Mini-Mental State Examination

'Mini-Mental State Examination' can also refer to...

Mini-Mental State Examination

Folstein Mini-Mental State Examination

Mini-Mental State Examination n.

Mini-Mental State Examination n.

Mini-Mental State Examination n.

Folstein Mini-Mental State Examination

Restrictions of the Mini-Mental State Examination in acute stroke

The validity of mini-mental state examination (MMSE) factors

Education and Sex Differences in the Mini-Mental State Examination Effects of Differential Item Functioning

Mini-mental state examination (MMSE) severity ratings and neuropsychological functioning

Detecting dementia with the Hopkins Verbal Learning Test and the Mini-Mental State Examination

Sources of Covariation among Mini-Mental State Examination Scores, Education, and Cognitive Abilities

Blood Pressure and Performance on the Mini-Mental State Examination in the Very Old Cross-sectional and Longitudinal Data from the Kungsholmen Project

A 5-Year Longitudinal Study of the Mini-Mental State Examination in Normal Aging

206A Retrospective Review – Correlating the Mini-Mental State Examination Result and the Diagnosis of Dementia

The Brief Cognitive Status Examination (BCSE): Comparing Diagnostic Utility and Equating Scores to the Mini-Mental State Examination (MMSE)

Neurocognitive screening in Latinos: A comparison of the cross-cultural cognitive examination and the mini-mental state examination


The 37 item Version of the Mini-Mental State Examination: Normative Data in a Population-Based Cohort of Older Spanish Adults (NEDICES)


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A brief, easily administered, and simply scored psychological test designed to screen for mental impairment, especially in the elderly, first published by the US psychiatrists Marshal F(rank) Folstein (born 1941), Susan Folstein (born 1944), and Paul R(odney) McHugh (born 1931) in the Journal of Psychiatric Research in 1975. It consists of the following 11 questions: What is the year, season, month, date, day of the week? (5 points). Where are we (state/ country, county/province, city, hospital/ place, floor/street)? (5 points). Remember these and name them after me: apple, penny, table (3 points). Subtract 7 from 100, then subtract 7 from the answer, and so on five times, or spell the word world backwards (5 points). What are the three words I asked you to remember earlier? (3 points). Name these (pointing to a watch and a pen) (2 points). Repeat the following exactly: No ifs, ands, or buts (1 point). Take this sheet of paper in your right hand, use both hands to fold it in half, and then put it on the floor (3 points). Read and follow the command on this paper: CLOSE YOUR EYES (1 point). Write down any sentence of your choice (1 point). Copy this diagram (two overlapping pentagons) (1 point). The test is sensitive in detecting moderate or severe dementia and predicting the development of Alzheimer's disease, scores below 21 being associated with an increased risk of developing dementia. Out of a maximum possible score of 30, less than 24 is considered abnormal, 18–23 indicates mild cognitive impairment, and less than 18 severe dementia. Also called the Folstein Mini-Mental State Examination. Compare mental status examination. MMSE abbrev.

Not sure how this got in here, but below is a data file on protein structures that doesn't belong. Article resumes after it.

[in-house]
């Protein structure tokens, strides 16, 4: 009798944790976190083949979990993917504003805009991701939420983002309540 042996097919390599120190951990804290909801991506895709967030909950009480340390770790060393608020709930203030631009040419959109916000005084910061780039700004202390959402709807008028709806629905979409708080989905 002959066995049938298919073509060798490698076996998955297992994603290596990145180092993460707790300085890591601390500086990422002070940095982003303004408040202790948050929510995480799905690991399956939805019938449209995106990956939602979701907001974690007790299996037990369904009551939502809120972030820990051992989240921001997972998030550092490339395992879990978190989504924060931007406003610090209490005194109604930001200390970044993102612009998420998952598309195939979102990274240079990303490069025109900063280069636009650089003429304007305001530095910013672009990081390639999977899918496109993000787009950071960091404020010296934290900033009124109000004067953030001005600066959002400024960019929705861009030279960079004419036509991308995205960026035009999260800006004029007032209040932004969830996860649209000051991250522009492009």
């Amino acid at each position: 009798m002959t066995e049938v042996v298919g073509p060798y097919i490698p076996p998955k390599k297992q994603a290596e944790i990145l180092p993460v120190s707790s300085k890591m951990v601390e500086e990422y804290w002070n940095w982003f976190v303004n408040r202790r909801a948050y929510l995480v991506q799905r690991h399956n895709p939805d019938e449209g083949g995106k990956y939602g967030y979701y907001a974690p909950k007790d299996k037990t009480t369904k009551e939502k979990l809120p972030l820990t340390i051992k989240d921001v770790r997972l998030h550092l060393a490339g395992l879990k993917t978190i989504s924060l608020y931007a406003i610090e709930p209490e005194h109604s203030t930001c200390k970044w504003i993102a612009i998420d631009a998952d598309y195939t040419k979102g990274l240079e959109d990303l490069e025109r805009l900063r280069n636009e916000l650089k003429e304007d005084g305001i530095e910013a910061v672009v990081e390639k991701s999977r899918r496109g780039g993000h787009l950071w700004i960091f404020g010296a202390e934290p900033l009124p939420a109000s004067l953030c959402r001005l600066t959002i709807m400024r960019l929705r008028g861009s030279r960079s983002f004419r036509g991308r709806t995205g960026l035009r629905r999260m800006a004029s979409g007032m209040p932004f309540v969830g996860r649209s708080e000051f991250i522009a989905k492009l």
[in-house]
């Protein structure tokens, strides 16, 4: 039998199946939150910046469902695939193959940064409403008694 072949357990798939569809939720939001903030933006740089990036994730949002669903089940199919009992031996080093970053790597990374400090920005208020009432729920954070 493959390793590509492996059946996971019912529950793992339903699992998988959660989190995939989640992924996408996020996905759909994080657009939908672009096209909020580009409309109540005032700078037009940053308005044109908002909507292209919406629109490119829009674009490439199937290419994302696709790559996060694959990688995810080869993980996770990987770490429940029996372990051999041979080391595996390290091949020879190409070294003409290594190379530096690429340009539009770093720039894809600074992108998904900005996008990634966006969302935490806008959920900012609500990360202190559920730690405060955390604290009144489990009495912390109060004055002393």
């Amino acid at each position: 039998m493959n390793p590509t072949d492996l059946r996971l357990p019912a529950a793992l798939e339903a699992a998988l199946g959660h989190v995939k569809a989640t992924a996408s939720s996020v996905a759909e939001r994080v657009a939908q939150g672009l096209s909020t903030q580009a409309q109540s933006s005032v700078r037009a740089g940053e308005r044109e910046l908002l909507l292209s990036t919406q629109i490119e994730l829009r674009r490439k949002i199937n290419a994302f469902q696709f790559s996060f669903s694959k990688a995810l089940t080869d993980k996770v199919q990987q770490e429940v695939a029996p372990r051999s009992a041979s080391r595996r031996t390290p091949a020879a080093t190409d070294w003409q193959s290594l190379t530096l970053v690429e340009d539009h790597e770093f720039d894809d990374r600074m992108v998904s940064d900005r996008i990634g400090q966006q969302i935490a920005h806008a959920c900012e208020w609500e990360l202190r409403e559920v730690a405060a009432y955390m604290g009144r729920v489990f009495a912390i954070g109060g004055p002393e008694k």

Subjects: Psychology.

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